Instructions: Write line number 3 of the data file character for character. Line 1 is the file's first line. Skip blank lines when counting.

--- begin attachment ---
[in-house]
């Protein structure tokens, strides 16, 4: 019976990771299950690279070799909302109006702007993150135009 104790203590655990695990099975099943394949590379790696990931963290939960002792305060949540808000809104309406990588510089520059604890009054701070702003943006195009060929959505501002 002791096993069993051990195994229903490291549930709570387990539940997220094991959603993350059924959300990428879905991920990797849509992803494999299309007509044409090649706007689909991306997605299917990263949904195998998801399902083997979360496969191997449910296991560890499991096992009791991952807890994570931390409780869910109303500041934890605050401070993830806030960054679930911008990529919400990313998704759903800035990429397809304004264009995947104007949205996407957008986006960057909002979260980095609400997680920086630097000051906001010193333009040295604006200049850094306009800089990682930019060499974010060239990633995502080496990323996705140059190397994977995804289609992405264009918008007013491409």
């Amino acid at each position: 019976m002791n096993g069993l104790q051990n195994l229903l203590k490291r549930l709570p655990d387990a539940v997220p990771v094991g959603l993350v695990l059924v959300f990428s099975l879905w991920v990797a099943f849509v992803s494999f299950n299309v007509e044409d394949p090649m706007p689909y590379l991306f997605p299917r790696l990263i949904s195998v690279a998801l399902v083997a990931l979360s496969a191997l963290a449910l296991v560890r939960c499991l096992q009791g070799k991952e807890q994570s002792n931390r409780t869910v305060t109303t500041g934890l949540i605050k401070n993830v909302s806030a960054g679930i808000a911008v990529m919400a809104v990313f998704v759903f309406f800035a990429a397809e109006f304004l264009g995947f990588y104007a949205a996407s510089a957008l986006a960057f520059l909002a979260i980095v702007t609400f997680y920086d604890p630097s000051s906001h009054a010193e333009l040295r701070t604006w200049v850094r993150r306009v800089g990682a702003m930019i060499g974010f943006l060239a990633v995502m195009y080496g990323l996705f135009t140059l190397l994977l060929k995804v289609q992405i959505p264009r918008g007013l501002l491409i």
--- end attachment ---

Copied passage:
């Amino acid at each position: 019976m002791n096993g069993l104790q051990n195994l229903l203590k490291r549930l709570p655990d387990a539940v997220p990771v094991g959603l993350v695990l059924v959300f990428s099975l879905w991920v990797a099943f849509v992803s494999f299950n299309v007509e044409d394949p090649m706007p689909y590379l991306f997605p299917r790696l990263i949904s195998v690279a998801l399902v083997a990931l979360s496969a191997l963290a449910l296991v560890r939960c499991l096992q009791g070799k991952e807890q994570s002792n931390r409780t869910v305060t109303t500041g934890l949540i605050k401070n993830v909302s806030a960054g679930i808000a911008v990529m919400a809104v990313f998704v759903f309406f800035a990429a397809e109006f304004l264009g995947f990588y104007a949205a996407s510089a957008l986006a960057f520059l909002a979260i980095v702007t609400f997680y920086d604890p630097s000051s906001h009054a010193e333009l040295r701070t604006w200049v850094r993150r306009v800089g990682a702003m930019i060499g974010f943006l060239a990633v995502m195009y080496g990323l996705f135009t140059l190397l994977l060929k995804v289609q992405i959505p264009r918008g007013l501002l491409i």